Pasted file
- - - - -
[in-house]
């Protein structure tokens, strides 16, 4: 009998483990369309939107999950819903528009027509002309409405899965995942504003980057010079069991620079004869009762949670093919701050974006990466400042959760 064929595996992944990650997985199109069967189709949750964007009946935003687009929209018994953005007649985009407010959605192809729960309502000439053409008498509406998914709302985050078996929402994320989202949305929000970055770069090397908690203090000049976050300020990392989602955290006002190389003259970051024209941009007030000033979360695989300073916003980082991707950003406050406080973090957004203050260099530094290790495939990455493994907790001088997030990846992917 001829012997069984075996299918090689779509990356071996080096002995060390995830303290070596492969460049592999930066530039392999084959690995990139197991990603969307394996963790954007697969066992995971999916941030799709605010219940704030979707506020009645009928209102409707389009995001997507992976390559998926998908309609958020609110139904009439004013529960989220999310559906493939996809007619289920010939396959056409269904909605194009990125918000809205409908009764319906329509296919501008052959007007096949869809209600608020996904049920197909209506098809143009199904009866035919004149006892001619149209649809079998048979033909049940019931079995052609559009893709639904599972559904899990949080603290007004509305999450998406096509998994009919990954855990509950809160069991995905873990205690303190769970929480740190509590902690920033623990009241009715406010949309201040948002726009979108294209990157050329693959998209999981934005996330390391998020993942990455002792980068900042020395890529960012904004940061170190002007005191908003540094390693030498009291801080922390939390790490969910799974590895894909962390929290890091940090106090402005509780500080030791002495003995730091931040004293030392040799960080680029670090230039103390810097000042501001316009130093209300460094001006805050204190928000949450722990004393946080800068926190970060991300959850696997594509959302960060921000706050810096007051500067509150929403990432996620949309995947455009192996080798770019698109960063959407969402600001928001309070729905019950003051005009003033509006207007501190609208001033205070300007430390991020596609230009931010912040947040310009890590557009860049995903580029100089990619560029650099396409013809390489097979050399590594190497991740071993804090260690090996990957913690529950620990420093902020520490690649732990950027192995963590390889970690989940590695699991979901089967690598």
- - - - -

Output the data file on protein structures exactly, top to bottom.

[in-house]
């Protein structure tokens, strides 16, 4: 009998483990369309939107999950819903528009027509002309409405899965995942504003980057010079069991620079004869009762949670093919701050974006990466400042959760 064929595996992944990650997985199109069967189709949750964007009946935003687009929209018994953005007649985009407010959605192809729960309502000439053409008498509406998914709302985050078996929402994320989202949305929000970055770069090397908690203090000049976050300020990392989602955290006002190389003259970051024209941009007030000033979360695989300073916003980082991707950003406050406080973090957004203050260099530094290790495939990455493994907790001088997030990846992917 001829012997069984075996299918090689779509990356071996080096002995060390995830303290070596492969460049592999930066530039392999084959690995990139197991990603969307394996963790954007697969066992995971999916941030799709605010219940704030979707506020009645009928209102409707389009995001997507992976390559998926998908309609958020609110139904009439004013529960989220999310559906493939996809007619289920010939396959056409269904909605194009990125918000809205409908009764319906329509296919501008052959007007096949869809209600608020996904049920197909209506098809143009199904009866035919004149006892001619149209649809079998048979033909049940019931079995052609559009893709639904599972559904899990949080603290007004509305999450998406096509998994009919990954855990509950809160069991995905873990205690303190769970929480740190509590902690920033623990009241009715406010949309201040948002726009979108294209990157050329693959998209999981934005996330390391998020993942990455002792980068900042020395890529960012904004940061170190002007005191908003540094390693030498009291801080922390939390790490969910799974590895894909962390929290890091940090106090402005509780500080030791002495003995730091931040004293030392040799960080680029670090230039103390810097000042501001316009130093209300460094001006805050204190928000949450722990004393946080800068926190970060991300959850696997594509959302960060921000706050810096007051500067509150929403990432996620949309995947455009192996080798770019698109960063959407969402600001928001309070729905019950003051005009003033509006207007501190609208001033205070300007430390991020596609230009931010912040947040310009890590557009860049995903580029100089990619560029650099396409013809390489097979050399590594190497991740071993804090260690090996990957913690529950620990420093902020520490690649732990950027192995963590390889970690989940590695699991979901089967690598």